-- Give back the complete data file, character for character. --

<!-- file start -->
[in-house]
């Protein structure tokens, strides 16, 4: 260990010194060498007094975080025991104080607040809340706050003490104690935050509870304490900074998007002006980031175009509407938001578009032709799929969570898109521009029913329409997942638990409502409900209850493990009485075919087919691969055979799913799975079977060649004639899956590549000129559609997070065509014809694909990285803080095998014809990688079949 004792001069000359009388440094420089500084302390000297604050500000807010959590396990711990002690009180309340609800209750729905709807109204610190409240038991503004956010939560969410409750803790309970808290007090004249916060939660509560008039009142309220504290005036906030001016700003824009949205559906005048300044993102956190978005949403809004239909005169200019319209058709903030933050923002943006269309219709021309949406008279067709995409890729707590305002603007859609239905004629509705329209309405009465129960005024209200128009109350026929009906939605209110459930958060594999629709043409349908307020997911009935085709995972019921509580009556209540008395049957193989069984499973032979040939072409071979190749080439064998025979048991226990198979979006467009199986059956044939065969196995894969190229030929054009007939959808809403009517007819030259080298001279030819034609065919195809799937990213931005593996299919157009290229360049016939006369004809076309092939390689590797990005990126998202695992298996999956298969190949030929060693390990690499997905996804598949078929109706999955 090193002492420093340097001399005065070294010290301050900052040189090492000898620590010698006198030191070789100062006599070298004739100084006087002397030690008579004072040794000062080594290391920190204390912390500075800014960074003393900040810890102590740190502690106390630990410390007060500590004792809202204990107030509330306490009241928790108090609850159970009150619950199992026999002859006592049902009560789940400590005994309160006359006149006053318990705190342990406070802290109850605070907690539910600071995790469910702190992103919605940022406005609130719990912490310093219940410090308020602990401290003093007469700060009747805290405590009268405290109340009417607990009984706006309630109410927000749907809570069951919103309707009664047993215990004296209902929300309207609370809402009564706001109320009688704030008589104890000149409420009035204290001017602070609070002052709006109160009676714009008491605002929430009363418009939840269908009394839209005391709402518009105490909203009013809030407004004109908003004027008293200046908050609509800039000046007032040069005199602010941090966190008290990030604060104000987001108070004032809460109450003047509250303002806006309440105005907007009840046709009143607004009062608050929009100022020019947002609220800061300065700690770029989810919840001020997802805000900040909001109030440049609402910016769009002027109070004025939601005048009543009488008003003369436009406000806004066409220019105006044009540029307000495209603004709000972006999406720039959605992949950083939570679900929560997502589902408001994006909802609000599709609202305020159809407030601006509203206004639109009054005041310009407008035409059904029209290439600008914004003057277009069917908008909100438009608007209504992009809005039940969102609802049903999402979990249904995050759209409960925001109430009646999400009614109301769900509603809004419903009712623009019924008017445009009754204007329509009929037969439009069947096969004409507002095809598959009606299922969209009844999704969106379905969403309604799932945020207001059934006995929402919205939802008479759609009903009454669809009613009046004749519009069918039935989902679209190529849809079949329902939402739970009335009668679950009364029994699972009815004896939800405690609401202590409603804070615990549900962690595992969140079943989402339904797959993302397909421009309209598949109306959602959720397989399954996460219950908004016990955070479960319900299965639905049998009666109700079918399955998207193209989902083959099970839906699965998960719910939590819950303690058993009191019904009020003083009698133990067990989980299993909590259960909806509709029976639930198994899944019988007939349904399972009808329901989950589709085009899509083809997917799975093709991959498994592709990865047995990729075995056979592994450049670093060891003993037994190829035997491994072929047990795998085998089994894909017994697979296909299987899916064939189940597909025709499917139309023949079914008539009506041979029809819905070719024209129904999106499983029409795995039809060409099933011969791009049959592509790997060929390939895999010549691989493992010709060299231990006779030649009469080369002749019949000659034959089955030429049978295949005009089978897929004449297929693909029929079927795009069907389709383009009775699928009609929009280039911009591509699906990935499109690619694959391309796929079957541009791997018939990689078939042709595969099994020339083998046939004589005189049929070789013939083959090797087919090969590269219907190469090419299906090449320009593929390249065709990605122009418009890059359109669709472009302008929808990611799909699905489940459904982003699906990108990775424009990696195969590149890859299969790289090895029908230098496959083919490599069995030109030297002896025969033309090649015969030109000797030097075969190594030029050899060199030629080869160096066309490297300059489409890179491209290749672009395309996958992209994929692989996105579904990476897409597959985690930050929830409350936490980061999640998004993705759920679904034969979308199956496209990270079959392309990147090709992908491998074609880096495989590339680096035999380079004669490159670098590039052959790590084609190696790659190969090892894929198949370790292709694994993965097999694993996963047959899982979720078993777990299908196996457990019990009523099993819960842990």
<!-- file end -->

[in-house]
């Protein structure tokens, strides 16, 4: 260990010194060498007094975080025991104080607040809340706050003490104690935050509870304490900074998007002006980031175009509407938001578009032709799929969570898109521009029913329409997942638990409502409900209850493990009485075919087919691969055979799913799975079977060649004639899956590549000129559609997070065509014809694909990285803080095998014809990688079949 004792001069000359009388440094420089500084302390000297604050500000807010959590396990711990002690009180309340609800209750729905709807109204610190409240038991503004956010939560969410409750803790309970808290007090004249916060939660509560008039009142309220504290005036906030001016700003824009949205559906005048300044993102956190978005949403809004239909005169200019319209058709903030933050923002943006269309219709021309949406008279067709995409890729707590305002603007859609239905004629509705329209309405009465129960005024209200128009109350026929009906939605209110459930958060594999629709043409349908307020997911009935085709995972019921509580009556209540008395049957193989069984499973032979040939072409071979190749080439064998025979048991226990198979979006467009199986059956044939065969196995894969190229030929054009007939959808809403009517007819030259080298001279030819034609065919195809799937990213931005593996299919157009290229360049016939006369004809076309092939390689590797990005990126998202695992298996999956298969190949030929060693390990690499997905996804598949078929109706999955 090193002492420093340097001399005065070294010290301050900052040189090492000898620590010698006198030191070789100062006599070298004739100084006087002397030690008579004072040794000062080594290391920190204390912390500075800014960074003393900040810890102590740190502690106390630990410390007060500590004792809202204990107030509330306490009241928790108090609850159970009150619950199992026999002859006592049902009560789940400590005994309160006359006149006053318990705190342990406070802290109850605070907690539910600071995790469910702190992103919605940022406005609130719990912490310093219940410090308020602990401290003093007469700060009747805290405590009268405290109340009417607990009984706006309630109410927000749907809570069951919103309707009664047993215990004296209902929300309207609370809402009564706001109320009688704030008589104890000149409420009035204290001017602070609070002052709006109160009676714009008491605002929430009363418009939840269908009394839209005391709402518009105490909203009013809030407004004109908003004027008293200046908050609509800039000046007032040069005199602010941090966190008290990030604060104000987001108070004032809460109450003047509250303002806006309440105005907007009840046709009143607004009062608050929009100022020019947002609220800061300065700690770029989810919840001020997802805000900040909001109030440049609402910016769009002027109070004025939601005048009543009488008003003369436009406000806004066409220019105006044009540029307000495209603004709000972006999406720039959605992949950083939570679900929560997502589902408001994006909802609000599709609202305020159809407030601006509203206004639109009054005041310009407008035409059904029209290439600008914004003057277009069917908008909100438009608007209504992009809005039940969102609802049903999402979990249904995050759209409960925001109430009646999400009614109301769900509603809004419903009712623009019924008017445009009754204007329509009929037969439009069947096969004409507002095809598959009606299922969209009844999704969106379905969403309604799932945020207001059934006995929402919205939802008479759609009903009454669809009613009046004749519009069918039935989902679209190529849809079949329902939402739970009335009668679950009364029994699972009815004896939800405690609401202590409603804070615990549900962690595992969140079943989402339904797959993302397909421009309209598949109306959602959720397989399954996460219950908004016990955070479960319900299965639905049998009666109700079918399955998207193209989902083959099970839906699965998960719910939590819950303690058993009191019904009020003083009698133990067990989980299993909590259960909806509709029976639930198994899944019988007939349904399972009808329901989950589709085009899509083809997917799975093709991959498994592709990865047995990729075995056979592994450049670093060891003993037994190829035997491994072929047990795998085998089994894909017994697979296909299987899916064939189940597909025709499917139309023949079914008539009506041979029809819905070719024209129904999106499983029409795995039809060409099933011969791009049959592509790997060929390939895999010549691989493992010709060299231990006779030649009469080369002749019949000659034959089955030429049978295949005009089978897929004449297929693909029929079927795009069907389709383009009775699928009609929009280039911009591509699906990935499109690619694959391309796929079957541009791997018939990689078939042709595969099994020339083998046939004589005189049929070789013939083959090797087919090969590269219907190469090419299906090449320009593929390249065709990605122009418009890059359109669709472009302008929808990611799909699905489940459904982003699906990108990775424009990696195969590149890859299969790289090895029908230098496959083919490599069995030109030297002896025969033309090649015969030109000797030097075969190594030029050899060199030629080869160096066309490297300059489409890179491209290749672009395309996958992209994929692989996105579904990476897409597959985690930050929830409350936490980061999640998004993705759920679904034969979308199956496209990270079959392309990147090709992908491998074609880096495989590339680096035999380079004669490159670098590039052959790590084609190696790659190969090892894929198949370790292709694994993965097999694993996963047959899982979720078993777990299908196996457990019990009523099993819960842990």